Final Words

Surface Pro is about as well executed as Microsoft could have made it given the currently available hardware. Its performance is outstanding for a tablet - it’s truly in a class of its own. If I sit down and use Surface Pro as I would an iPad or Android tablet, it delivers an appreciably quicker user experience. Apple does get fairly close in some cases on far slower hardware, which should concern Microsoft quite a bit should Apple ever choose to go ahead and build a tablet/notebook convergence device of its own. But overall, there’s just not a faster tablet on the market. It’s really the combination of a very fast CPU and very fast storage that enable such great performance out of Surface Pro.

The beauty of Surface was in its flexibility. The ability to quickly switch between tablet and notebook usage modes, between content consumption and production. Surface Pro really takes that to the next level. It can quickly switch between operating modes just like its predecessor, but it can also double as a full blown notebook or desktop PC. There’s tremendous potential in what Microsoft is trying to do here with Surface Pro.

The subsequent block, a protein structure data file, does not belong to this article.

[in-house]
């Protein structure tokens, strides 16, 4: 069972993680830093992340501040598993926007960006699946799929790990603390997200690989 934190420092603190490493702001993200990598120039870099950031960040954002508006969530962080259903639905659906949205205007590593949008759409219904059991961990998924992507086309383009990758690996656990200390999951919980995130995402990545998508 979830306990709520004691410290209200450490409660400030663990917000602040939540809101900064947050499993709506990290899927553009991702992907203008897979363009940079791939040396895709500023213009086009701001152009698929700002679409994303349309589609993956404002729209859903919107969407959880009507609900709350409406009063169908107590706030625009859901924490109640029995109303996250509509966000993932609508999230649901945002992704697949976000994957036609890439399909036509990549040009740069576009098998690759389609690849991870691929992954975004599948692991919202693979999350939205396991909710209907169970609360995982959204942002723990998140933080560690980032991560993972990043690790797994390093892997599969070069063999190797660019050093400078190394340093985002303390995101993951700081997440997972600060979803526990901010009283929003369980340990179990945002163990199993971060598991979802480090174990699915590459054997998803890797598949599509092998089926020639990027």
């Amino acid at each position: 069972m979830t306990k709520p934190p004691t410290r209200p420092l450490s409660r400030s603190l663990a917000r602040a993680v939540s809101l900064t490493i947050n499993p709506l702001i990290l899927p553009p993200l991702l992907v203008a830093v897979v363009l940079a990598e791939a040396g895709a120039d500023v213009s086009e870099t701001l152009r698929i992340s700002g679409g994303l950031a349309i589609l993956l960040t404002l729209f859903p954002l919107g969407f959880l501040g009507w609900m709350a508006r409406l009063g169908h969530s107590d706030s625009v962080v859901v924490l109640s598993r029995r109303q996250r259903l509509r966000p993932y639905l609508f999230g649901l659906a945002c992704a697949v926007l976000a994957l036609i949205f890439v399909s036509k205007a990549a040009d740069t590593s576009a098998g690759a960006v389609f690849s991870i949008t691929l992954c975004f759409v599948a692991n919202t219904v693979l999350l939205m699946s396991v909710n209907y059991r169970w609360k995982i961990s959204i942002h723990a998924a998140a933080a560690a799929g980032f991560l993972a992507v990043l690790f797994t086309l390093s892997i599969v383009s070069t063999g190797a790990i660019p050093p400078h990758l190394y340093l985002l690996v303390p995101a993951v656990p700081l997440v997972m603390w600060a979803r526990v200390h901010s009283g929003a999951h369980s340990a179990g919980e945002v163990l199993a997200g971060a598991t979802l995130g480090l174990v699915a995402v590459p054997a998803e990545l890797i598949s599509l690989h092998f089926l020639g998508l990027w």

The inclusion of a Wacom powered digital pen is interesting for the creative professionals out there. My only complaint there is the lack of mouse tracking for the pen, it can only be used in pen mode, but if that’s something you’re ok with then I can see the pen being a good solution to consolidating tablet, notebook and Wacom tablet into a single device for use on the road.

The downsides are obvious. Compared to an iPad or Nexus 10, Surface Pro’s battery life is abysmal. Compared to other Ultrabooks it’s not too bad, but for Surface to succeed it really needs to do well in both spaces. Haswell is part of the solution to this problem, but we’re still talking about waiting until the end of the year before Microsoft can realistically integrate that.